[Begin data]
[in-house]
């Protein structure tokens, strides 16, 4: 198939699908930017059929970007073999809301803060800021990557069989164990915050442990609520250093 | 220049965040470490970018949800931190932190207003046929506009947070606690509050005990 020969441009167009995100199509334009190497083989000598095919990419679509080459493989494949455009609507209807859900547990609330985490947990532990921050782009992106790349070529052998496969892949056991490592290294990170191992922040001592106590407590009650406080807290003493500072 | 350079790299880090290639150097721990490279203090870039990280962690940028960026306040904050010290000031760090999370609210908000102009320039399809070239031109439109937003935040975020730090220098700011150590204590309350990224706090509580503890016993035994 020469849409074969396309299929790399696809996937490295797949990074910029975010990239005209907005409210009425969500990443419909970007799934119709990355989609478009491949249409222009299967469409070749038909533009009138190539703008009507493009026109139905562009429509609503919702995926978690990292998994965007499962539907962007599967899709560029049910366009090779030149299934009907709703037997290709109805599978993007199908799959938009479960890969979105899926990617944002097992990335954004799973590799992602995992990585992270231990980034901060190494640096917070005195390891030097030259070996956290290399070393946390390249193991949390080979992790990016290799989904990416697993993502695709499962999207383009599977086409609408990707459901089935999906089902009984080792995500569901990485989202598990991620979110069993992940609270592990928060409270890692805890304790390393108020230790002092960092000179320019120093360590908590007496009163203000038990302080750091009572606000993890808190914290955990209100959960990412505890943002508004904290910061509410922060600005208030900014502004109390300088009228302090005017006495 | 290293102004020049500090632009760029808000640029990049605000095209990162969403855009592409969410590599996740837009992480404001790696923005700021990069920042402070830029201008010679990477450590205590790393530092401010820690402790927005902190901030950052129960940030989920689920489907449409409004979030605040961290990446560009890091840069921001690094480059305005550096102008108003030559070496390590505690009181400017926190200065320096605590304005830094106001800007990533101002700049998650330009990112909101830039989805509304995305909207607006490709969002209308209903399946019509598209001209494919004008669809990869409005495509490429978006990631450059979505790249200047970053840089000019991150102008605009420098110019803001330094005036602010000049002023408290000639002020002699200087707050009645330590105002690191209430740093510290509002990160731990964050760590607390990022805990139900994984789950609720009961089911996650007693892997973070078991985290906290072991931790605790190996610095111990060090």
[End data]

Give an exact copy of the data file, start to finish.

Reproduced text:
[in-house]
């Protein structure tokens, strides 16, 4: 198939699908930017059929970007073999809301803060800021990557069989164990915050442990609520250093 | 220049965040470490970018949800931190932190207003046929506009947070606690509050005990 020969441009167009995100199509334009190497083989000598095919990419679509080459493989494949455009609507209807859900547990609330985490947990532990921050782009992106790349070529052998496969892949056991490592290294990170191992922040001592106590407590009650406080807290003493500072 | 350079790299880090290639150097721990490279203090870039990280962690940028960026306040904050010290000031760090999370609210908000102009320039399809070239031109439109937003935040975020730090220098700011150590204590309350990224706090509580503890016993035994 020469849409074969396309299929790399696809996937490295797949990074910029975010990239005209907005409210009425969500990443419909970007799934119709990355989609478009491949249409222009299967469409070749038909533009009138190539703008009507493009026109139905562009429509609503919702995926978690990292998994965007499962539907962007599967899709560029049910366009090779030149299934009907709703037997290709109805599978993007199908799959938009479960890969979105899926990617944002097992990335954004799973590799992602995992990585992270231990980034901060190494640096917070005195390891030097030259070996956290290399070393946390390249193991949390080979992790990016290799989904990416697993993502695709499962999207383009599977086409609408990707459901089935999906089902009984080792995500569901990485989202598990991620979110069993992940609270592990928060409270890692805890304790390393108020230790002092960092000179320019120093360590908590007496009163203000038990302080750091009572606000993890808190914290955990209100959960990412505890943002508004904290910061509410922060600005208030900014502004109390300088009228302090005017006495 | 290293102004020049500090632009760029808000640029990049605000095209990162969403855009592409969410590599996740837009992480404001790696923005700021990069920042402070830029201008010679990477450590205590790393530092401010820690402790927005902190901030950052129960940030989920689920489907449409409004979030605040961290990446560009890091840069921001690094480059305005550096102008108003030559070496390590505690009181400017926190200065320096605590304005830094106001800007990533101002700049998650330009990112909101830039989805509304995305909207607006490709969002209308209903399946019509598209001209494919004008669809990869409005495509490429978006990631450059979505790249200047970053840089000019991150102008605009420098110019803001330094005036602010000049002023408290000639002020002699200087707050009645330590105002690191209430740093510290509002990160731990964050760590607390990022805990139900994984789950609720009961089911996650007693892997973070078991985290906290072991931790605790190996610095111990060090």